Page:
Happy American Independence Day, everyone. My July 4th’s planned frolicking in the holiday sunshine is replaced by my hunkering over the computer avoiding the chilly Seattle clouds. Summer will arrive tomorrow here; it simply has to. In the meantime, I am giving thought to the day, freedom and such, and how much I really loathe crappy patriotic songs. You know the kind of songs I mean, because you will hear them all blaring out of every ludicrous monster truck’s stereo system today while a tiny Confederate flag waves from the top. “God Bless The USA,” “Courtesy of the Red, White, & Blue,” and, stupidly misunderstood by Travis Stupaktruck and his jingoist pals, “Born In The USA.” There are lots of good patriotic songs and things written about them; what I would like to bring you today are a few musical moments that stand out for me – sometimes not as much the song as the circumstances around it, sometimes a patriotic song done in a way that made people think again about the complexities of what it is to be an American.

On Easter Sunday, 1939, an absolutely remarkable moment occurred on the steps of the Lincoln Memorial, when our government stood publicly behind a single individual to right an injustice. Because she was black, Marian Anderson, one of the most renowned operatic voices of her generation, had been barred by the Daughters of the American Revolution to perform a concert in Washington D.C.’s Constitution Hall. First Lady Eleanor Roosevelt took the lead, resigned from the DAR, and helped to arrange a free concert featuring Anderson at the Lincoln Memorial, broadcast over NBC Radio. Over 75,000 people of all races peacefully attended.

Thirty years later, another huge crowd gathered at Woodstock in what turned out to be not just a groundbreaking concert, but a demonstration of generational power and political change. What Jimi Hendrix had in mind exactly as he played “The Star Spangled Banner” in the early morning and waning hours of the festival to the tired crowd is unknown. But what he did was tear at the fabric of an already tattered American flag, weakened by ongoing racism, a war that was destroying the young men of his generation, and the high costs of street violence, drugs, greed, and apathy. He blows the anthem apart, then reconstructs it and sends it out into the sky. Message heard.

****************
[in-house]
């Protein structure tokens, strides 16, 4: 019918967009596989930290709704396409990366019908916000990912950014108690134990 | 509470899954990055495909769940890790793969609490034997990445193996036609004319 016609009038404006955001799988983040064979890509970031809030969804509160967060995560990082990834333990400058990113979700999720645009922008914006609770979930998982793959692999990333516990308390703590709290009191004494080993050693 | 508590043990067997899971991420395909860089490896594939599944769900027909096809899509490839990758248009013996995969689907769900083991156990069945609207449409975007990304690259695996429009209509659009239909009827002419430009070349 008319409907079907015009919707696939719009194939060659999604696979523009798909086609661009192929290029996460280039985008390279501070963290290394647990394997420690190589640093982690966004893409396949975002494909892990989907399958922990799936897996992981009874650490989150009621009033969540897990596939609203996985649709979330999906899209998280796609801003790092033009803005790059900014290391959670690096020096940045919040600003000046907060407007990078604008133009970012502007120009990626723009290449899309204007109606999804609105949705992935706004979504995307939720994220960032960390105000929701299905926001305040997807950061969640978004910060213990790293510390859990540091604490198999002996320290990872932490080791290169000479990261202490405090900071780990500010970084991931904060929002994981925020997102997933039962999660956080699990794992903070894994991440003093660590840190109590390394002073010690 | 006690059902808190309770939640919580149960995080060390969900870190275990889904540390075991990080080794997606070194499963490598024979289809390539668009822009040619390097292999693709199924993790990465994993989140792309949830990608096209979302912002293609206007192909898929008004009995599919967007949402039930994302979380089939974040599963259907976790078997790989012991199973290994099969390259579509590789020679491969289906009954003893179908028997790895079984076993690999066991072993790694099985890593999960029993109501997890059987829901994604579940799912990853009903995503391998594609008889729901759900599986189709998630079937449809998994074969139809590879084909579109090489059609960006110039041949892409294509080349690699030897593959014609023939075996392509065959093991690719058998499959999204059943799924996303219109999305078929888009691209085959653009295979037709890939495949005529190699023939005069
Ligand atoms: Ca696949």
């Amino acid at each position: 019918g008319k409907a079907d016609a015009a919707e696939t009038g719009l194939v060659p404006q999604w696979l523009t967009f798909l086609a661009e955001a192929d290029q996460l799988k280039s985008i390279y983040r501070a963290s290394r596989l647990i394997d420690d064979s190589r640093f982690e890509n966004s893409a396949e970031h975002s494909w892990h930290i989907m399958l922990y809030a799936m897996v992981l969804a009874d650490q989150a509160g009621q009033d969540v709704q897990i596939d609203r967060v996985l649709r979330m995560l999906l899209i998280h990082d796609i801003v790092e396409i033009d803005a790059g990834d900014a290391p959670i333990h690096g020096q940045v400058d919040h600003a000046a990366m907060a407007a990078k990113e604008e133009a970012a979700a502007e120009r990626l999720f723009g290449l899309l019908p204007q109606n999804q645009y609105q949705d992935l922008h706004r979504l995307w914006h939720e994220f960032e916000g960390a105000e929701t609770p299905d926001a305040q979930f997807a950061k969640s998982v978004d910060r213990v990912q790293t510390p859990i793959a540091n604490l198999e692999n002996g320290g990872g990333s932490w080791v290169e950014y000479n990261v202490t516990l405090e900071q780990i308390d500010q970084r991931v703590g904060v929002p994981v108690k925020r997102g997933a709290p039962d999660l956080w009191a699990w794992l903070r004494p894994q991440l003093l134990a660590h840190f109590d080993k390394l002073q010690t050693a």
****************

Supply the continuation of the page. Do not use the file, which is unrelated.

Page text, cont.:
The bravery, humanity, and strength shown by the members of the NYPD, Port Authority, and NYFD on September 11, 2001 was something no American can or should forget. Those three words cannot in any way convey strongly enough what those named did for the city and its people that day, and days, weeks, months, and years after the terrorist attack. For all they knew – for all the world knew –New York City, America, everything, was going to end that day. For some, it did. I have never seen anything like the resolve of those professionals, staying to help those in need in such overwhelming and dire circumstances. None finer. None.

A few weeks later, a benefit concert was held in New York City, arranged by Paul McCartney. In the audience were many of the surviving NYPD/FD, as well as family of those who were lost, holding up photographs of those known to have died, and those who could never be found. The Who in this performance of “Won’t Get Fooled Again,” perfectly provides the audience with a place to put rage, grief, and redemption. Daltrey’s scream in the song would never be more felt. It was bassist John Entwistle’s last American performance with the Who before he died eight months later.

The news is filled daily with American heartaches: deep political divisions, people who want to work and cannot find work, corruption and cruelty and inequity. Yet still, I am grateful to be an American citizen. I know what we are, what we are not, and what we can be, what is possible. And this, to me, is beautiful.